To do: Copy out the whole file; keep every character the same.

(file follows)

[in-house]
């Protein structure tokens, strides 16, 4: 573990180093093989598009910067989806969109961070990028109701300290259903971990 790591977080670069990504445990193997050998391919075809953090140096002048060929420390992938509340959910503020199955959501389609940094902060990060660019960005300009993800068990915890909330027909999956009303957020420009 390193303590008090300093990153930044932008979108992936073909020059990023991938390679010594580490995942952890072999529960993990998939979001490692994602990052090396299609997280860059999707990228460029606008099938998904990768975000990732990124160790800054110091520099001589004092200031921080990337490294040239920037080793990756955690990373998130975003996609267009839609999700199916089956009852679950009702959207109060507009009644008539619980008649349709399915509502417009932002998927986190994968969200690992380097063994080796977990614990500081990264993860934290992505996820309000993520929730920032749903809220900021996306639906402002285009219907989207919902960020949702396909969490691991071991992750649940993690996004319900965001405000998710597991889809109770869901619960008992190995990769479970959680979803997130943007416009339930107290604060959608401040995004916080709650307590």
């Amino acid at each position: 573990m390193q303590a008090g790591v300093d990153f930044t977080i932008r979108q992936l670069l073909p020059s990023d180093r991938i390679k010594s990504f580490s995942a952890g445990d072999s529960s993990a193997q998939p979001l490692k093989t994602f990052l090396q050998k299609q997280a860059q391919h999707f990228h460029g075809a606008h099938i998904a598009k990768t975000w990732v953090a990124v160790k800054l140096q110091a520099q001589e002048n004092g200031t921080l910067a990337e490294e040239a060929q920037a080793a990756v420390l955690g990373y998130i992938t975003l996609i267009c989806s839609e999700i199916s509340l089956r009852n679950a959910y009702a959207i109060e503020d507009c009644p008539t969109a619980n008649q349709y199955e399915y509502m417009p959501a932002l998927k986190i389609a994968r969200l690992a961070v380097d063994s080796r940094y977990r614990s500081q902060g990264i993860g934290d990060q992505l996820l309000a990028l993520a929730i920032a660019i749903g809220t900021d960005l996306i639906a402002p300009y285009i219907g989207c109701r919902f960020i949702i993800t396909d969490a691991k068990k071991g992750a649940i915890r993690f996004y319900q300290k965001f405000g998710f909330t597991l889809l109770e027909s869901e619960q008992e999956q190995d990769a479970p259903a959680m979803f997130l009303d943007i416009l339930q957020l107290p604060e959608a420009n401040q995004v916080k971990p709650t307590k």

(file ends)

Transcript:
[in-house]
């Protein structure tokens, strides 16, 4: 573990180093093989598009910067989806969109961070990028109701300290259903971990 790591977080670069990504445990193997050998391919075809953090140096002048060929420390992938509340959910503020199955959501389609940094902060990060660019960005300009993800068990915890909330027909999956009303957020420009 390193303590008090300093990153930044932008979108992936073909020059990023991938390679010594580490995942952890072999529960993990998939979001490692994602990052090396299609997280860059999707990228460029606008099938998904990768975000990732990124160790800054110091520099001589004092200031921080990337490294040239920037080793990756955690990373998130975003996609267009839609999700199916089956009852679950009702959207109060507009009644008539619980008649349709399915509502417009932002998927986190994968969200690992380097063994080796977990614990500081990264993860934290992505996820309000993520929730920032749903809220900021996306639906402002285009219907989207919902960020949702396909969490691991071991992750649940993690996004319900965001405000998710597991889809109770869901619960008992190995990769479970959680979803997130943007416009339930107290604060959608401040995004916080709650307590």
């Amino acid at each position: 573990m390193q303590a008090g790591v300093d990153f930044t977080i932008r979108q992936l670069l073909p020059s990023d180093r991938i390679k010594s990504f580490s995942a952890g445990d072999s529960s993990a193997q998939p979001l490692k093989t994602f990052l090396q050998k299609q997280a860059q391919h999707f990228h460029g075809a606008h099938i998904a598009k990768t975000w990732v953090a990124v160790k800054l140096q110091a520099q001589e002048n004092g200031t921080l910067a990337e490294e040239a060929q920037a080793a990756v420390l955690g990373y998130i992938t975003l996609i267009c989806s839609e999700i199916s509340l089956r009852n679950a959910y009702a959207i109060e503020d507009c009644p008539t969109a619980n008649q349709y199955e399915y509502m417009p959501a932002l998927k986190i389609a994968r969200l690992a961070v380097d063994s080796r940094y977990r614990s500081q902060g990264i993860g934290d990060q992505l996820l309000a990028l993520a929730i920032a660019i749903g809220t900021d960005l996306i639906a402002p300009y285009i219907g989207c109701r919902f960020i949702i993800t396909d969490a691991k068990k071991g992750a649940i915890r993690f996004y319900q300290k965001f405000g998710f909330t597991l889809l109770e027909s869901e619960q008992e999956q190995d990769a479970p259903a959680m979803f997130l009303d943007i416009l339930q957020l107290p604060e959608a420009n401040q995004v916080k971990p709650t307590k």